man_snow_blowing_shutterstock_71116120
As industry professionals continue their winter projects, they face the challenge of keeping themselves and their workers warm at outdoor and poorly heated work sites.

As industry professionals continue their winter projects, they face the challenge of keeping themselves and their workers warm at outdoor and poorly-heated work sites. Single-digit and below-zero temperatures are common in many parts of the U.S., and unlike school children who look forward to snow days, professionals rarely get a day off because of the weather. Instead, workers and supervisors should follow these tips to stay warm:

  • Workers should be encouraged to wear two pairs of socks and insulated boots. Standing on concrete or outdoor surfaces for long periods of time can make it difficult for professionals to stay warm. Using composite-toe boots, layering socks and standing on mats or other insulating barriers can help.
  • Scarves — as long as the loose ends are safely tucked away into coats — are a good way to retain heat in the neck area, where coats and hats don’t help.
  • Helmet liners, which are often made of fleece, add a layer of insulation and help ensure workers’ heads and necks are warm.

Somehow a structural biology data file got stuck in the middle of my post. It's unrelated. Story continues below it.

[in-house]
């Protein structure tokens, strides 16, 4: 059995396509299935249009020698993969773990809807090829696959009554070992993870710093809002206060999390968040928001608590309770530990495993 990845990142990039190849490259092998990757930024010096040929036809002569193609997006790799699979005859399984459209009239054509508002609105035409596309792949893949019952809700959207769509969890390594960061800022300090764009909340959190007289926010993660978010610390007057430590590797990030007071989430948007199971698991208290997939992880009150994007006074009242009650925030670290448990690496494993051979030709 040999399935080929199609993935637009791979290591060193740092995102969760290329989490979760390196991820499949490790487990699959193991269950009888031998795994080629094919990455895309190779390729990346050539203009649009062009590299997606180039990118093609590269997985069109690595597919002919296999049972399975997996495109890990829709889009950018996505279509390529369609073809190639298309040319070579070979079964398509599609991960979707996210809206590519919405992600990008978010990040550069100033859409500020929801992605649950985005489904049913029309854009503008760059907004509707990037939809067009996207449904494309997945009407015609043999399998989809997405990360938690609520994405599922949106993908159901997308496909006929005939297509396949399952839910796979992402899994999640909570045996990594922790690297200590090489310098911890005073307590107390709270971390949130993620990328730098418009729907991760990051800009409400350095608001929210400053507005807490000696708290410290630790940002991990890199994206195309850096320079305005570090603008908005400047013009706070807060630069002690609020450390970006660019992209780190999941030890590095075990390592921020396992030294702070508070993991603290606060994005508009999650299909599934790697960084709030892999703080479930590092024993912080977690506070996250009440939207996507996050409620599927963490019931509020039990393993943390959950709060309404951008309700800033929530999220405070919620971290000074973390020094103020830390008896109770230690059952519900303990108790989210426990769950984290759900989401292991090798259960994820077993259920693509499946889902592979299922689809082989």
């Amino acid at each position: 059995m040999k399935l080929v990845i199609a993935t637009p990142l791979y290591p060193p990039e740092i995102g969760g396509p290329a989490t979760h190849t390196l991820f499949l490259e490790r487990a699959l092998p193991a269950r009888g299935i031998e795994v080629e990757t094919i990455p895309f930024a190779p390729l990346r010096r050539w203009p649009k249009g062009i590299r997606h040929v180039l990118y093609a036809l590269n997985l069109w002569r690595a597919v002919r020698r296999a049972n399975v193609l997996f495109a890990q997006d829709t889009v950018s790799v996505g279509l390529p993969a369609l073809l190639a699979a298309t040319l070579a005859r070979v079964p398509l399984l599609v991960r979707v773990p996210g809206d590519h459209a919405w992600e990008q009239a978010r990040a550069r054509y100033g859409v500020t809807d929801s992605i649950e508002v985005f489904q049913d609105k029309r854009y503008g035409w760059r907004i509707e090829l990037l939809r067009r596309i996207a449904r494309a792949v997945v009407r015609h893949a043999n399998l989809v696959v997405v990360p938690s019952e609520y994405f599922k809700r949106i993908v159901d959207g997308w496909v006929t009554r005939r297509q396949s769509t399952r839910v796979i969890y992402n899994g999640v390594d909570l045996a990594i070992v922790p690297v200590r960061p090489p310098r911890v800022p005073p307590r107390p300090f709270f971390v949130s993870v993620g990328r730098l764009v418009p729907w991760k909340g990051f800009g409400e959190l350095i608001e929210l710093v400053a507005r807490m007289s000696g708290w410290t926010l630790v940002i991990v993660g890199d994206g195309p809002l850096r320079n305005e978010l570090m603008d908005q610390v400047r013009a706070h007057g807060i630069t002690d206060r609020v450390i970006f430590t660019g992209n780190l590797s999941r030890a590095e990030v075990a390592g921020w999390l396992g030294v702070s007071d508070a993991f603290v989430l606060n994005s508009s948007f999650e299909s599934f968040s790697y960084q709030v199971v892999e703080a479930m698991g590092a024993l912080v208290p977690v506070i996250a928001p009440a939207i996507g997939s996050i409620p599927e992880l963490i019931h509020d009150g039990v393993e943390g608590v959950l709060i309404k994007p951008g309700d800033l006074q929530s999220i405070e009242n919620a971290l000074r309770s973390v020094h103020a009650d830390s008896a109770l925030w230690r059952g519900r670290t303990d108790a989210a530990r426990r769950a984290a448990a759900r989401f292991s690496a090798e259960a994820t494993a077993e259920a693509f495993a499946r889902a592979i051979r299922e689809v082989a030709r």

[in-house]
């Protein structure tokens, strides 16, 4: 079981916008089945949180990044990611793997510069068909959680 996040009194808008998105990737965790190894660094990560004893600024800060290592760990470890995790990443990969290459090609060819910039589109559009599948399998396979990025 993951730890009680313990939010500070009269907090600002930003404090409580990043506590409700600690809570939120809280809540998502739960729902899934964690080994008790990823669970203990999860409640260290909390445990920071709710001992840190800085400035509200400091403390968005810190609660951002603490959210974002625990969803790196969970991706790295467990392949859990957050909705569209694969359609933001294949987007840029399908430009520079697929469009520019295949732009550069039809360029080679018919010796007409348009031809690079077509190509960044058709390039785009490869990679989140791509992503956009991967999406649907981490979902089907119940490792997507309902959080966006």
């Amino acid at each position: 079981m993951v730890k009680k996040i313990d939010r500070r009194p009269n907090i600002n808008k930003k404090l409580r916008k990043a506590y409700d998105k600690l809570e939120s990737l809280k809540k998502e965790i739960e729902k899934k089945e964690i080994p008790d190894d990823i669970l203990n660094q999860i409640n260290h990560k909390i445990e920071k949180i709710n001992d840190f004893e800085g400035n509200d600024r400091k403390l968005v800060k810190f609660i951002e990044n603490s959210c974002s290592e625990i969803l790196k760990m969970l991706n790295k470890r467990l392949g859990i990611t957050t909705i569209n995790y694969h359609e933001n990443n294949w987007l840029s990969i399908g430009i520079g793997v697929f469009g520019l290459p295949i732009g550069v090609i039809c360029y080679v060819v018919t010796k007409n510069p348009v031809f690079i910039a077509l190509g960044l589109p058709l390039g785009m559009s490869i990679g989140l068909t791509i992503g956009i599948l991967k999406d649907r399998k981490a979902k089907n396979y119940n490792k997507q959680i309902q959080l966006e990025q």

• Wrap-around eye protection can help maintain heat near the face.
  • Employees working outdoors for extended periods of time should invest in thermal-insulated coveralls. These are designed to reduce lost body heat and retain a high core body temperature.
  • It’s still crucial for workers to stay hydrated during the winter. Managers should encourage workers to carry hot water in a thermos to sip during the day. Drinking warm water instead of cold will help keep up the body’s temperature.
  • Supervisors can invest in work-site safe space heaters. This option may be best for projects in smaller locations, because most space heaters do not warm large areas.

Heated Gear Options

Workers and managers concerned about the extreme cold this season should invest in heated gear. Milwaukee has released its fifth generation of the M12 Heated Jacket. The newest option in their line of heated work gear includes more color choices, a new design with a better range of motion and 3-in-1 options to increase versatility. The jacket can be worn as a vest or as a full coat and has a detachable hood. The chest/back heating zone can be controlled independently of the pocket-heating area, and there’s a USB port for on-the-go charging.

Milwaukee also has heated hoodies and hand warmers for workers fighting against the extreme cold.

As always, Border States provides industry information in its weekly blog recap newsletter. Sign up today to receive the latest information for the construction, industrial and utility industries.

0 Comments

Leave a reply

Your email address will not be published. Required fields are marked *

*

Log in with your credentials

Forgot your details?